Friday 24 December 1999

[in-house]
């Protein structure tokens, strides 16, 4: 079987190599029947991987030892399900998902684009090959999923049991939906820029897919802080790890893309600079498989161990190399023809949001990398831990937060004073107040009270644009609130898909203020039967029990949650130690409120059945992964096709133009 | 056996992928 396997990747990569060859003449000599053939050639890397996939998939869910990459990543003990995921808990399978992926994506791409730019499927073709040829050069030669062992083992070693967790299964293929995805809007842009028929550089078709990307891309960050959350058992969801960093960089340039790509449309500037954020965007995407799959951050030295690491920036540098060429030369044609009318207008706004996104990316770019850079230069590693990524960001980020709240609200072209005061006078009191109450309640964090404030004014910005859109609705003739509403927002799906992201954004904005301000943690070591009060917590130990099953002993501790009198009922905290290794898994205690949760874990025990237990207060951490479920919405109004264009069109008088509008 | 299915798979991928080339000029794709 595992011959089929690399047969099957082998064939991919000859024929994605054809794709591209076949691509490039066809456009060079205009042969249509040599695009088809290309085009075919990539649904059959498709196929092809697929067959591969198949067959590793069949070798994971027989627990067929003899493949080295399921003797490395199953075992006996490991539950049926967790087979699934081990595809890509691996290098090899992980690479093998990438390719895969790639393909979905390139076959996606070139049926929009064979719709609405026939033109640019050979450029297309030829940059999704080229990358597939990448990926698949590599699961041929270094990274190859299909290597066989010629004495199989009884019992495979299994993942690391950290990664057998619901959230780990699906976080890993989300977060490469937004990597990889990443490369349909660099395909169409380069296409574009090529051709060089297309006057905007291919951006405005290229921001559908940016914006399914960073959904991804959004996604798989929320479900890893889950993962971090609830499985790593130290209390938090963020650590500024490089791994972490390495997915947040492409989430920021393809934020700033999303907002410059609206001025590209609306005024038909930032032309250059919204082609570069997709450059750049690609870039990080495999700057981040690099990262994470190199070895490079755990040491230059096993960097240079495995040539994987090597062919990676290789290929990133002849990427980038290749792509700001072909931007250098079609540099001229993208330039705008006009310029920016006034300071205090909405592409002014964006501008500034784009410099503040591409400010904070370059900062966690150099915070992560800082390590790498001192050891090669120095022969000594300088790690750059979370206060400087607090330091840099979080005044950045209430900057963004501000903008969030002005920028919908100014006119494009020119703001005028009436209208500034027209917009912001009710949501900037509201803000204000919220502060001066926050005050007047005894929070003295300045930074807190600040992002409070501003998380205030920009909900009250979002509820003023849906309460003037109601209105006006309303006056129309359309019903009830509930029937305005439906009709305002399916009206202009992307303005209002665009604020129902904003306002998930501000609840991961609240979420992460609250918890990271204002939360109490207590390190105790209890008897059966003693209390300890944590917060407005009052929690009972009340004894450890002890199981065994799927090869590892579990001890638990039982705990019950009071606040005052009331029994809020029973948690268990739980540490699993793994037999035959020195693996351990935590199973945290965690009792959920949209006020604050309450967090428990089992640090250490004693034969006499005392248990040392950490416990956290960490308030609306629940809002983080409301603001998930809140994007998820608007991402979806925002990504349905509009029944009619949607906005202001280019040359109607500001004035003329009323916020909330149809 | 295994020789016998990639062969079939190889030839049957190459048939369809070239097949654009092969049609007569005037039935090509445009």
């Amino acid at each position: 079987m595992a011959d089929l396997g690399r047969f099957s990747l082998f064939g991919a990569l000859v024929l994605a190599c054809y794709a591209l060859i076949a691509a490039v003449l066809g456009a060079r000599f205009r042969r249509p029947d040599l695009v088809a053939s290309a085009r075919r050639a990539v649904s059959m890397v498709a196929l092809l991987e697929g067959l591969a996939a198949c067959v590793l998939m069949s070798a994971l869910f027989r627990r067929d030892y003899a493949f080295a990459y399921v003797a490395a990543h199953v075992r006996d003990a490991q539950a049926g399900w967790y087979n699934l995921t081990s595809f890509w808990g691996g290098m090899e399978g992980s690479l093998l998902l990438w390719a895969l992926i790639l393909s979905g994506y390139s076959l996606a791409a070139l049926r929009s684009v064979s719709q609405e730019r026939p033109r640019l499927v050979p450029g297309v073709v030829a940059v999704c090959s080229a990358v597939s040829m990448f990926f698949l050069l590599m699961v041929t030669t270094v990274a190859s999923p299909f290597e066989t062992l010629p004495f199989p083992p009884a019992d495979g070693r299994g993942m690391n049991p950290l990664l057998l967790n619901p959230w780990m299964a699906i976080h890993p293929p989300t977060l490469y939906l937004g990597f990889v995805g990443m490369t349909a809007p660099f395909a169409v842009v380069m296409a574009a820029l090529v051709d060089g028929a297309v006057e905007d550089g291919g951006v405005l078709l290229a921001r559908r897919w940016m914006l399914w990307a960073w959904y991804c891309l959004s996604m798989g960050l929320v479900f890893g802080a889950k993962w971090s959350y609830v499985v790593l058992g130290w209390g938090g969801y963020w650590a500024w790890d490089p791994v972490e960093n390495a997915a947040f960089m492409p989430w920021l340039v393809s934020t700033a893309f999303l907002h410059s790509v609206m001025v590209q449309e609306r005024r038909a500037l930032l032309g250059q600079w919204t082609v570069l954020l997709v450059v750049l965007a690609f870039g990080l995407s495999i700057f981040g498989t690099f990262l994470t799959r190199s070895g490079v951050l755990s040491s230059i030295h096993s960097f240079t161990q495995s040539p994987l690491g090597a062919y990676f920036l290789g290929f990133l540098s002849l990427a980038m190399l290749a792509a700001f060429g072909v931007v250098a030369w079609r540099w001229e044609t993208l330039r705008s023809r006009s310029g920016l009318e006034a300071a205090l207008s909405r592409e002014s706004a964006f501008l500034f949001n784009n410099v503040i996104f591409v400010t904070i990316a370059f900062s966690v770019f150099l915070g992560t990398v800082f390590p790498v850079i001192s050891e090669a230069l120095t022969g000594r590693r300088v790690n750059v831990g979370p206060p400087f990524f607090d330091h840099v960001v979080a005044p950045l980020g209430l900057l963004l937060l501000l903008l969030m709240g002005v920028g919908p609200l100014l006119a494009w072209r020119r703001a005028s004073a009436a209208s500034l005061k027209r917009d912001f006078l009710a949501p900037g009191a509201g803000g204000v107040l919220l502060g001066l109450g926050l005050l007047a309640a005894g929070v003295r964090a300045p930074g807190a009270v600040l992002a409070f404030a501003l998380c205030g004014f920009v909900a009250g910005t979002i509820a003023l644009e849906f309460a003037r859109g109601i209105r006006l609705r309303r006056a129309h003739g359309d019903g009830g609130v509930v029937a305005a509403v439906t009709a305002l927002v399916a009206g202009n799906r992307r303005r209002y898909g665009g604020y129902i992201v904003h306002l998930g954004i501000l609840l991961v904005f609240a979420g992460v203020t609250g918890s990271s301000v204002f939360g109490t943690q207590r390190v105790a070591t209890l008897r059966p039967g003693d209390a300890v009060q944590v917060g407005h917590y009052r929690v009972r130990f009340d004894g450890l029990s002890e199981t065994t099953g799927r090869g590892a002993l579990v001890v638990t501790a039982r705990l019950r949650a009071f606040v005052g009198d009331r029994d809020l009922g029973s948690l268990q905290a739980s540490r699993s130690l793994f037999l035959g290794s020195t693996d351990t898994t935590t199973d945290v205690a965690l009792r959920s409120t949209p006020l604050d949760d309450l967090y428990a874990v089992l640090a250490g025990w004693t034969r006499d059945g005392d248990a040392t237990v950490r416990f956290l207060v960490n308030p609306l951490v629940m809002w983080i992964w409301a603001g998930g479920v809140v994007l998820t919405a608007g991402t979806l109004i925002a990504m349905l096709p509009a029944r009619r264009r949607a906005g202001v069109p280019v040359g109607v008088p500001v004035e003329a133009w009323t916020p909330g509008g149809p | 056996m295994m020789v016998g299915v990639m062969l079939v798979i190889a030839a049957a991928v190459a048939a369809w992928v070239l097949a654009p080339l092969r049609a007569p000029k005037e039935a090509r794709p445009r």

UZBEK POLICE TERRORISE BAPTIST PRESBYTER AFTER STUDENT LEAVES FOR FOREIGN STUDY by Felix Corley, Keston News Service A Baptist presbyter in the Uzbek capital Tashkent was detained and subjected to threats of violence last weekend after a member of the same church went to study at a religious college in the Moldovan capital Chisinau. However, in other Baptist news from Uzbekistan, the church in Akhangaran has succeeded in gaining registration while pressure from the government's Committee for Religious Affairs in Tashkent may succeed in overriding obstruction from the local authorities to registration of the Baptist church in Urgench. The Union of Evangelical Christians/Baptists of Central Asia told Keston News Service from Tashkent on 21 December that RINAT KHAIBULLIN, the presbyter of the Baptist church in the Yunusabad district of Tashkent, was detained by the militia (police) on 18 December and held at the Yunusabad district militia station, where he was subjected to `crude psychological pressure'. The Union reports that `militia officers subjected him to the most terrible punishments' because a member of the congregation - an ethnic Uzbek - had gone to study at the religious college in Chisinau. `They accused Khaibullin of organising the training of terrorists abroad.' The presbyter was subsequently released, but the investigation of his case is reportedly continuing. `It must be admitted,' the Union told Keston, `that under the cover of religion, young people from Uzbekistan are often sent abroad, where they are indeed trained for terrorist activity. But to lay such charges against members of Baptist communities is absurd.' The Union doubts that the militia is in a position to understand the differences between different religious groups. But the Union's main complaint against the militia in this case is the `unrestrained crudeness and lack of control, which is well-known to everyone and which arouses widespread indignation'. However, the Union reported progress in the registration of two of its local churches. The church in Akhangaran, a town south of Tashkent, received registration on 21 December after a long battle (see KNS 8 December 1999). It had submitted its latest registration application three months earlier. According to the registration regulations enacted in 1998, the Ministry of Justice should rule on registration applications within one month, although this can be extended to three months if `clarification' is needed. The church's pastor, RINAT FAZLIYEV, had previously received an administrative punishment for leading the church. `However, thanks be to God, all this is now in the past,' the Union declared. The Union is also hopeful of progress over the registration application submitted by its church in the town of Urgench in southwestern Uzbekistan, thanks to the positive intervention of the Committee for Religious Affairs in Tashkent. The Khorezm region Department of Justice in Urgench had refused to process the application and in early December had given the local Baptist church `a couple of days' to correct what they said were inadequacies in its registration application and resubmit the paperwork (see KNS 10 December 1999). The Department of Justice had demanded that the church find new premises to meet, declaring that its current meeting place was unacceptable. In the wake of the refusal, the Baptist Union leadership wrote to the Committee for Religious Affairs in Tashkent calling on it to take 'urgent and effective measures' to resolve the problems in Urgench. 'As a result, an official of the Committee for Religious Affairs, BEGZOD KADYROV, declared that the church's documents are to be returned again to the Department of Justice in Urgench,' the Union told Keston. 'He gave an assurance that the church will be registered.' The Urgench church, which is led by Pastor OLEG VADER, had submitted its latest application back in September. An official at the Department of Justice in Urgench had refused to discuss the case with Keston on 10 December, but Kadyrov had told Keston that his Committee was looking to resolve the problems. It is not clear if the Union's Bethany congregation recently formed in a suburb of Tashkent, which was raided by the law enforcement agencies on Sunday 5 December, has applied for registration. The church, which is led by Pastor NIKOLAI SHEVCHENKO, was banned by the local authorities from meeting. (END) All Keston News Service material is protected by copyright: (c) Keston Institute 1999 Reproduction for personal use only. Subscription payments directly help religious freedom as we cannot provide this material unless we have income. Accredited journalists may quote from KNS in non-electronic publications providing Keston Institute is acknowledged as the source. If you have colleagues and friends who you think would be interested in receiving KNS, please invite them to log on to our website which has details of some latest KNS stories with sample articles. It also has details of our magazine 'Frontier' and academic journal 'Religion, State & Society'. Subscription information is on the website and at the end of this message. 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